A plastic-degrading species of fungus, Pestalotiopsis microspora, was found in the Ecuadorian Amazon by a group of students and professors from Yale University.

This fungus is pathogenic to many varieties of plants and causes disease and rot. But it is also found to be able to degrade the common plastic ‘Polyurethane’ (PUR) and utilize this synthetic polymer as the sole carbon source for its sustenance.

This organism can also thrive in an oxygen-free environment and can still degrade the PUR. Therefore, the use of this fungus can be viable in combatting the ever-mounting solid waste problem of which a major part is ‘Polyurethane’.

The findings, by the group studying the organism, were published in the article, “Biodegradation of Polyester Polyurethane by Endophytic Fungi”. The article describes how the fungus utilizes the polyurethane as a carbon source and is able to survive in an anaerobic condition which means that it does not require the available atmospheric oxygen for its survival.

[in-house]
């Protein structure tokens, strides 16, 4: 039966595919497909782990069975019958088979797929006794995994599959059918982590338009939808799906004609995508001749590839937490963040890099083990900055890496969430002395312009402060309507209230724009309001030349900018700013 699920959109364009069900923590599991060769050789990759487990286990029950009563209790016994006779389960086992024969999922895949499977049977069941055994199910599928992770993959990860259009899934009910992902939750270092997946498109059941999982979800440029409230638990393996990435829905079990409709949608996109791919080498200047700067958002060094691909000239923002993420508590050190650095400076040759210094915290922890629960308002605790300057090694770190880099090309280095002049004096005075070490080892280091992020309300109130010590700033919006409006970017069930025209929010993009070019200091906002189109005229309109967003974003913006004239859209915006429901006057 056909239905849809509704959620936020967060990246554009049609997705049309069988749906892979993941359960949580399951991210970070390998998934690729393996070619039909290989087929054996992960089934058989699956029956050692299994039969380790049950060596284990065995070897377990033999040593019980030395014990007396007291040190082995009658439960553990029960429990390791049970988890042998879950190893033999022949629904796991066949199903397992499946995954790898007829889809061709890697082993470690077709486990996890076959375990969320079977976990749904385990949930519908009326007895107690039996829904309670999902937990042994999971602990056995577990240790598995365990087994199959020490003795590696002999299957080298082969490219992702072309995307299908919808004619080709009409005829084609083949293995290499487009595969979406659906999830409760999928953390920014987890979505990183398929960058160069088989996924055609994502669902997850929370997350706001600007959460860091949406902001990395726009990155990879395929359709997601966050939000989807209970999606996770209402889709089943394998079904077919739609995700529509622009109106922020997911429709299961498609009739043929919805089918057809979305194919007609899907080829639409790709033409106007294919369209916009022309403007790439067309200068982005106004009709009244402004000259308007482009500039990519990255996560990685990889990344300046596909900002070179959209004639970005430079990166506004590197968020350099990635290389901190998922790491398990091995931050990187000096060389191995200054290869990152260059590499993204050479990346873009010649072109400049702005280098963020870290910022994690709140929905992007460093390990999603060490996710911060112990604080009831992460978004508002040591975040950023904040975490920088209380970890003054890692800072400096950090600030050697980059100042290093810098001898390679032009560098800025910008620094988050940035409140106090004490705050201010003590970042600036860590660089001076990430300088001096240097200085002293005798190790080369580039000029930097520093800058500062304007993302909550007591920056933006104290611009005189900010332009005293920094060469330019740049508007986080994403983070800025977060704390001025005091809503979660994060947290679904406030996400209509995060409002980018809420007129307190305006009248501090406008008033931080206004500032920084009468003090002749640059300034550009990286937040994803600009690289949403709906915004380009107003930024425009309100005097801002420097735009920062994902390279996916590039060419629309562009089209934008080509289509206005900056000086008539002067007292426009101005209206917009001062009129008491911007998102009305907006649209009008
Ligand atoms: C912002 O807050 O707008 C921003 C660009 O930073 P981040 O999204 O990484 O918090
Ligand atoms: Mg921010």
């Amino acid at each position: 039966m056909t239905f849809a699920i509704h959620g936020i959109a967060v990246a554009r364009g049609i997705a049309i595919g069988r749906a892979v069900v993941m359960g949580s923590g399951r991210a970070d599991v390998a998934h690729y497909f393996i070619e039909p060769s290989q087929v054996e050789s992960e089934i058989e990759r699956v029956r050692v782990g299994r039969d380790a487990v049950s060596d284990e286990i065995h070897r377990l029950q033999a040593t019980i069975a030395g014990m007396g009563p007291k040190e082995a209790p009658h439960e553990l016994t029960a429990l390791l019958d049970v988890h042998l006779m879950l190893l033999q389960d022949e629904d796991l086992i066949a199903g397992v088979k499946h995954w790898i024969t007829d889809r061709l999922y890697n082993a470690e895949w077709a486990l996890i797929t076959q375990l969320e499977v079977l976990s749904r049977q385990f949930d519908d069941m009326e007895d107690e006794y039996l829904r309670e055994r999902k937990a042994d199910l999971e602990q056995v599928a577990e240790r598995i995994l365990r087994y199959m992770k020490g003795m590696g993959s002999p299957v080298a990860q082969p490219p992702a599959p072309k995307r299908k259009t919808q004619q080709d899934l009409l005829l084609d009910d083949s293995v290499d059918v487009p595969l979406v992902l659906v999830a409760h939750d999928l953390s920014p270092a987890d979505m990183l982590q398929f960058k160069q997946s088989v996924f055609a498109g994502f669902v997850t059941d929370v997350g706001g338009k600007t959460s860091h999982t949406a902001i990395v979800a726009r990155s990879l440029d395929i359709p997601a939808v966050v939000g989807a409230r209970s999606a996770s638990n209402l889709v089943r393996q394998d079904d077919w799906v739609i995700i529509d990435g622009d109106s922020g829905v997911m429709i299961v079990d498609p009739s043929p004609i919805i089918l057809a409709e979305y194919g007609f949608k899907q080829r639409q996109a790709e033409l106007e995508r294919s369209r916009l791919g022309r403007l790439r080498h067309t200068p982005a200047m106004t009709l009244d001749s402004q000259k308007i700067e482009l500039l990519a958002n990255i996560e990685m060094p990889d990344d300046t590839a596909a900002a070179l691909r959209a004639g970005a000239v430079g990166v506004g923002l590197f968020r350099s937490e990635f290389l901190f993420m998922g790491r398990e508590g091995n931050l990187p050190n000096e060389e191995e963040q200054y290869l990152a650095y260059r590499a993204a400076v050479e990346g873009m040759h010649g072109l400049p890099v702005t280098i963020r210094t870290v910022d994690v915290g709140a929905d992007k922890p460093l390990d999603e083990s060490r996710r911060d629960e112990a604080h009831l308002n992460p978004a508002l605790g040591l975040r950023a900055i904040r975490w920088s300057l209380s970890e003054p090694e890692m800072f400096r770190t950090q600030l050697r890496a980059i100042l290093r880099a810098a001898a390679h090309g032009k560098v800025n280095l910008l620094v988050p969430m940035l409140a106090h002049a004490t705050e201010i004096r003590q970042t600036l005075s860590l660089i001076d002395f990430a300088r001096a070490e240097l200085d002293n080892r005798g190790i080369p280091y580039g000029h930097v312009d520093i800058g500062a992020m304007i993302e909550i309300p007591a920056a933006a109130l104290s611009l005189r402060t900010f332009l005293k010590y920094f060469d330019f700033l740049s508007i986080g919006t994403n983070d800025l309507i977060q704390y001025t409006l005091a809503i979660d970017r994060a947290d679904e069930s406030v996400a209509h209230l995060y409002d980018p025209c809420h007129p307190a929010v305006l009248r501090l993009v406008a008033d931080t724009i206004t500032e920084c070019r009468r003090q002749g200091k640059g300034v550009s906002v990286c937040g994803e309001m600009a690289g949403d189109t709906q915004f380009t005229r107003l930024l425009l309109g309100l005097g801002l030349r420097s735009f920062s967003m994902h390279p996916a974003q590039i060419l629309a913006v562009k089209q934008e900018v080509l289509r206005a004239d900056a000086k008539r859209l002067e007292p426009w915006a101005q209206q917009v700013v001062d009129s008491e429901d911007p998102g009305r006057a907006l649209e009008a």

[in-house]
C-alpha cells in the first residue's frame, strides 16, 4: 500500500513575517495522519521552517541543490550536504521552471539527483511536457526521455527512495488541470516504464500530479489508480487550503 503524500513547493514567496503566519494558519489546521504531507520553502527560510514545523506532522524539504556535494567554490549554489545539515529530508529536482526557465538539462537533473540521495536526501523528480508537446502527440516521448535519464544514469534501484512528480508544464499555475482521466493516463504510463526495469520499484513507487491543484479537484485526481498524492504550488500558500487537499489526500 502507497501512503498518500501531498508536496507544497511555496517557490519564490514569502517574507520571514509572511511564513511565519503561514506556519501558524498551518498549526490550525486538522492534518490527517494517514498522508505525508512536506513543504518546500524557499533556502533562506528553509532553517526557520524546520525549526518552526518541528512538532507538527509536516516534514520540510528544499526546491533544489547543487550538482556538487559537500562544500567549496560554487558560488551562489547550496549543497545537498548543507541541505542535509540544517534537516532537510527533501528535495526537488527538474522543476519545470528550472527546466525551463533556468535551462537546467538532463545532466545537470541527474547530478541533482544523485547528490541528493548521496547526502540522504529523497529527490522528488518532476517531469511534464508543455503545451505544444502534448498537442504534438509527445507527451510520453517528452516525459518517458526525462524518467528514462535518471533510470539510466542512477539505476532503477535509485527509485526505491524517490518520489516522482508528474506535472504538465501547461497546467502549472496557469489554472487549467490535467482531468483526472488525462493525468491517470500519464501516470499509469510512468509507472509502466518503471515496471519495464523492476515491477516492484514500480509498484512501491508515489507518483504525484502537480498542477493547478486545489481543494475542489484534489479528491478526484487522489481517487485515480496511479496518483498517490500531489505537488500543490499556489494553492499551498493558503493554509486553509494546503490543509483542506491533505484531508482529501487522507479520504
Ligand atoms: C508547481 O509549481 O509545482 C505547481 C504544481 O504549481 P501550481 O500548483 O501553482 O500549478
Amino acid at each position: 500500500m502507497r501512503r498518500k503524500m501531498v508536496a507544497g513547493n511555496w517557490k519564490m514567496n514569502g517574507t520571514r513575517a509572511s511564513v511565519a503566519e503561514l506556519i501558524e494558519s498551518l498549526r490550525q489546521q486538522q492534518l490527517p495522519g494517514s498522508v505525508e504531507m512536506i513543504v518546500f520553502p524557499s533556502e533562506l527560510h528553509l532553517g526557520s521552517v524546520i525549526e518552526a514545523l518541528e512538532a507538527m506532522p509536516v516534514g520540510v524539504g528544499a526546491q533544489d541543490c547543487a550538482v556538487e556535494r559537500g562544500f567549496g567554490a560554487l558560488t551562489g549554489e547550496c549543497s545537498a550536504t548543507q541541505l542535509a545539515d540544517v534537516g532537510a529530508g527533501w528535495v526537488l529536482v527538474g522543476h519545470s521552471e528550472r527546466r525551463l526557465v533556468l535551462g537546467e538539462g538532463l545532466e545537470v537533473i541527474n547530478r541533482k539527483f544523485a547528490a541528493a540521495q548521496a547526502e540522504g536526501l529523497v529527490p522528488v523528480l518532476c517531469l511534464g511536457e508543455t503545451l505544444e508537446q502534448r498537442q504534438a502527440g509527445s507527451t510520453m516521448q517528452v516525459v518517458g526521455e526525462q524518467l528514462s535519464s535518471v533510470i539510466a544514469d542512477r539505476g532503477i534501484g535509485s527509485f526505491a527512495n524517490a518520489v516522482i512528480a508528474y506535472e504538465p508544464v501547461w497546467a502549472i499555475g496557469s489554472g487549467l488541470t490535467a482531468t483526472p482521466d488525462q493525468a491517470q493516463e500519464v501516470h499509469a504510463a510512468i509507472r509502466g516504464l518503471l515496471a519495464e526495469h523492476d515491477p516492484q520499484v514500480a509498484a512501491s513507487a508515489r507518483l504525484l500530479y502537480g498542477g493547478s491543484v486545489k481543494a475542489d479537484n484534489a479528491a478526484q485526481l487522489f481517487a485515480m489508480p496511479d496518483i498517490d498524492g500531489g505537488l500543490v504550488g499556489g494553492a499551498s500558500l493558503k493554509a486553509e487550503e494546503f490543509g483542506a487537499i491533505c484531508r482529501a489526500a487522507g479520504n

It was also shown that the Polyurethane was biodegraded by the hydrolysis of its constituent esters by a serine hydrolase enzyme secreted by the fungus. Since the article does not mention the by-products of the anaerobic respiration by the fungus, some might argue that the organism might produce large quantities of Methane and Carbon dioxide gases when it metabolizes PUR’s carbon by degrading the plastic.

If it so happens, then we would simply be converting our solid waste into gaseous products that further global warming since methane and carbon dioxide are greenhouse gases. Since waste in its solid form does not add free atmospheric carbon; the implications of the use of this organism has to be studied with extreme care. For now, this fungus seems to be promising as an agent for bioremediation in the future.

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